I couldn't find an answer to this in the player's handbook that explains whether the same spell prepared at different levels implies that multiple spells are prepared:

For example, if a level 4 cleric with a +3 Wisdom modifier is preparing seven spells and is selecting to prepare Healing Word at 1st level and Healing Word at 2nd level, does that mean that the cleric has prepared two of their seven spells? Or, since they both are Healing Word, then does it count as only one of the seven prepared spells with the option for the PC to cast in a 1st or 2nd level spell slot?


1 Answer 1


Despite the terminology, in 5th edition a 'spell slot' is not a literal slot on your character sheet in which a spell is inserted. A spell slot is just a fungible resource expended at the time you cast a spell. (It's named 'spell slot' for the sake of nostalgia for 3rd edition D&D, when a wizard preparing a spell did involve assigning it a slot.)

Similar to the wizard and the druid, the cleric's Spellcasting class feature only says:

You prepare the list of cleric spells that are available for you to cast, choosing from the cleric spell list. When you do so, choose a number of cleric spells equal to your Wisdom modifier + your cleric level (minimum of one spell). The spells must be of a level for which you have spell slots.

The list of cleric spells that are available for you to cast, your prepared spells, is just that, a very simple unordered list. You don't assign each spell to any particular 'spell slot,' that last sentence only forbids you from choosing spells that are too high a level for you to possibly cast.

The Cleric table shows how many spell slots you have to cast your cleric spells of 1st level and higher. To cast one of these spells, you must expend a slot of the spell's level or higher. You regain all expended spell slots when you finish a long rest.

It says 'to cast one of these spells, you must expend a slot,' not 'to prepare one of these spells, you must...'

The legacy of the spell slot

Several site redesigns ago, wizards.com had a D&D Glossary summarizing terms from the then-recent edition, 3rd edition:

spell slot

The "space" in a spellcaster's mind dedicated to holding a spell of a particular spell level. A spellcaster has enough spell slots to accommodate an entire day's allotment of spells. Spellcasters who must prepare their spells in advance generally fill their spell slots during the preparation period, though a few slots can be left open for spells prepared later in the day. A spellcaster can always opt to fill a higher-level spell slot with a lower-level spell, if desired.

The term was newly invented for the 3e Player's Handbook (2000). At the time, figuring out which spells you can cast and how many times you can cast each of them required consulting:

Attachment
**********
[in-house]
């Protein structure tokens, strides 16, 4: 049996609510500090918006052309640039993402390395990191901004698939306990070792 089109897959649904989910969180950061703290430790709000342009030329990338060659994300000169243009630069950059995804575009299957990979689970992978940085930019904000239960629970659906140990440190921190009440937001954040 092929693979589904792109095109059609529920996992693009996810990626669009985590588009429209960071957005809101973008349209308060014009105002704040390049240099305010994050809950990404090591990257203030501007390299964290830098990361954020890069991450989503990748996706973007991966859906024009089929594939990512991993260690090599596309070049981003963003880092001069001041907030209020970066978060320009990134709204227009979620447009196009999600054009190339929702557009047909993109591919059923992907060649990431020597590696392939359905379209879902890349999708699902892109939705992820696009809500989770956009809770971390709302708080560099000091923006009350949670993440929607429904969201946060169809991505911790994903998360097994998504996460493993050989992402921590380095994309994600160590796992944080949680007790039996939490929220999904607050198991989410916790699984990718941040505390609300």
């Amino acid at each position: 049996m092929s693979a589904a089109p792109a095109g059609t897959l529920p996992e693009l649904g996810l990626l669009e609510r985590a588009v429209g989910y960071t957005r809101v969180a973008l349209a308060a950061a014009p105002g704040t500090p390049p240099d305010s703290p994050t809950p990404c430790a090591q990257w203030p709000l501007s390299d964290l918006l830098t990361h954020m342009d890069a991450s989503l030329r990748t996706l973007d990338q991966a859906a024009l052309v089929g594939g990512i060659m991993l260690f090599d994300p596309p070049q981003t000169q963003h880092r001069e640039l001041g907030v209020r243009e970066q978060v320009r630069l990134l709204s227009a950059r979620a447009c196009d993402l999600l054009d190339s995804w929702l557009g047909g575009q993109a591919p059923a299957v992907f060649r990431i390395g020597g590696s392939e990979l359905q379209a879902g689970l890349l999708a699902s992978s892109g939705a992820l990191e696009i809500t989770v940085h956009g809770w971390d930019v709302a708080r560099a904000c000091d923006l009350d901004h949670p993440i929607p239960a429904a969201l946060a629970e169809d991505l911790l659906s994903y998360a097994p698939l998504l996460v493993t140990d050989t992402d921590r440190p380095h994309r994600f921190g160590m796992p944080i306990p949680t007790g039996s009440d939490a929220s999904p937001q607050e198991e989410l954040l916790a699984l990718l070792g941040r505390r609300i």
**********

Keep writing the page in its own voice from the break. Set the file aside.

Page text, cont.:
• the table for Ability Modifiers and Bonus Spells on page 8,
  • the generic rules for a class's Spells per Day on page 23,
  • the character class table for your specific class,
  • and the generic 'Casting A Spell' rules on page 148.

On page 148 it explains:

Choosing a Spell

First choose which spell to cast. A cleric, druid, experienced paladin, experienced ranger, or wizard selects from among spells prepared earlier in the day and not yet cast (see Preparing Wizard Spells, page 154, and Preparing Divine Spells, page 156). A bard or sorcerer can select any spell he knows, provided the character is capable of casting spells of that level or higher.

Once you’ve cast a prepared spell, you can’t cast it again until you prepare it again. (If you’ve prepared multiple copies of a single spell, you can cast each copy once.) If you’re a bard or sorcerer, casting a spell counts against your daily limit for spells of that level, but you can cast the same spell again if you haven’t reached your limit.

Spell Slots: The various character class tables in Chapter 3: Classes show how many spells of each level a character can cast per day. You always have the option to fill a higher-level spell slot with a lower-level spell.

  • 4
    \$\begingroup\$ Your last quote touches on this, but you might state more explicitly that upcasting a spell is a decision that is made when the spell is cast, not when the spell is prepared. \$\endgroup\$
    – Kirt
    Apr 14 at 22:57
  • 2
    \$\begingroup\$ This would also be better referencing the older versions where this misconception probably came from, and without using words like fungible. \$\endgroup\$
    – SeriousBri
    Apr 15 at 6:49
  • \$\begingroup\$ "that last sentence only forbids you from choosing spells that are too high a level for you to possibly cast" Why is this explicitly disallowed? Is there something to gain from doing this? \$\endgroup\$
    – Flater
    Apr 15 at 23:50
  • 2
    \$\begingroup\$ @Flater I believe this is for multiclassing reasons; we don't want a 1-level dip in wizard to unlock the whole wizard spell list for casters with high level slots. \$\endgroup\$ Apr 17 at 1:39

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